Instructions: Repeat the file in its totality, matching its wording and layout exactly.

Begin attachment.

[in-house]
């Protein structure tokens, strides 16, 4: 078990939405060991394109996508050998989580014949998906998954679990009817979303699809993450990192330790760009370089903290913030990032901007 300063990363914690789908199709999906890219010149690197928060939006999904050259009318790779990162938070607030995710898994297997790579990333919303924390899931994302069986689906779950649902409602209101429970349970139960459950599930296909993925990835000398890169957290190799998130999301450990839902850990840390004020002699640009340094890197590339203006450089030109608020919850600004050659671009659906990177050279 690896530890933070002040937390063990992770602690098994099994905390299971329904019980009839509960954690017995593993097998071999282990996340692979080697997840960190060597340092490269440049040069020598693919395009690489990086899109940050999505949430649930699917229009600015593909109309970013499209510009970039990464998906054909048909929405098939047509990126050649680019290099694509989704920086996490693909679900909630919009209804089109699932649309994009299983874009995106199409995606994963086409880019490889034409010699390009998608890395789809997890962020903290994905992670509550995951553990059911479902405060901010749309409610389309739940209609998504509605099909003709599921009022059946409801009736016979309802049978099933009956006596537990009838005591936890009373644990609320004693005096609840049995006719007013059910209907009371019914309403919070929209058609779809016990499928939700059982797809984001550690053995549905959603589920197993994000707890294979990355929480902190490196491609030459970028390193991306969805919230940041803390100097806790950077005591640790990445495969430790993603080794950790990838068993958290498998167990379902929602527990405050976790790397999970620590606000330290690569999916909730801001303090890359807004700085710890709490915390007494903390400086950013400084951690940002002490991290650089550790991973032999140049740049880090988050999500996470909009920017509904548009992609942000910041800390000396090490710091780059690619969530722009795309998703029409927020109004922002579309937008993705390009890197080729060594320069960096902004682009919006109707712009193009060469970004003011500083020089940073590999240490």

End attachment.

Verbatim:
[in-house]
């Protein structure tokens, strides 16, 4: 078990939405060991394109996508050998989580014949998906998954679990009817979303699809993450990192330790760009370089903290913030990032901007 300063990363914690789908199709999906890219010149690197928060939006999904050259009318790779990162938070607030995710898994297997790579990333919303924390899931994302069986689906779950649902409602209101429970349970139960459950599930296909993925990835000398890169957290190799998130999301450990839902850990840390004020002699640009340094890197590339203006450089030109608020919850600004050659671009659906990177050279 690896530890933070002040937390063990992770602690098994099994905390299971329904019980009839509960954690017995593993097998071999282990996340692979080697997840960190060597340092490269440049040069020598693919395009690489990086899109940050999505949430649930699917229009600015593909109309970013499209510009970039990464998906054909048909929405098939047509990126050649680019290099694509989704920086996490693909679900909630919009209804089109699932649309994009299983874009995106199409995606994963086409880019490889034409010699390009998608890395789809997890962020903290994905992670509550995951553990059911479902405060901010749309409610389309739940209609998504509605099909003709599921009022059946409801009736016979309802049978099933009956006596537990009838005591936890009373644990609320004693005096609840049995006719007013059910209907009371019914309403919070929209058609779809016990499928939700059982797809984001550690053995549905959603589920197993994000707890294979990355929480902190490196491609030459970028390193991306969805919230940041803390100097806790950077005591640790990445495969430790993603080794950790990838068993958290498998167990379902929602527990405050976790790397999970620590606000330290690569999916909730801001303090890359807004700085710890709490915390007494903390400086950013400084951690940002002490991290650089550790991973032999140049740049880090988050999500996470909009920017509904548009992609942000910041800390000396090490710091780059690619969530722009795309998703029409927020109004922002579309937008993705390009890197080729060594320069960096902004682009919006109707712009193009060469970004003011500083020089940073590999240490």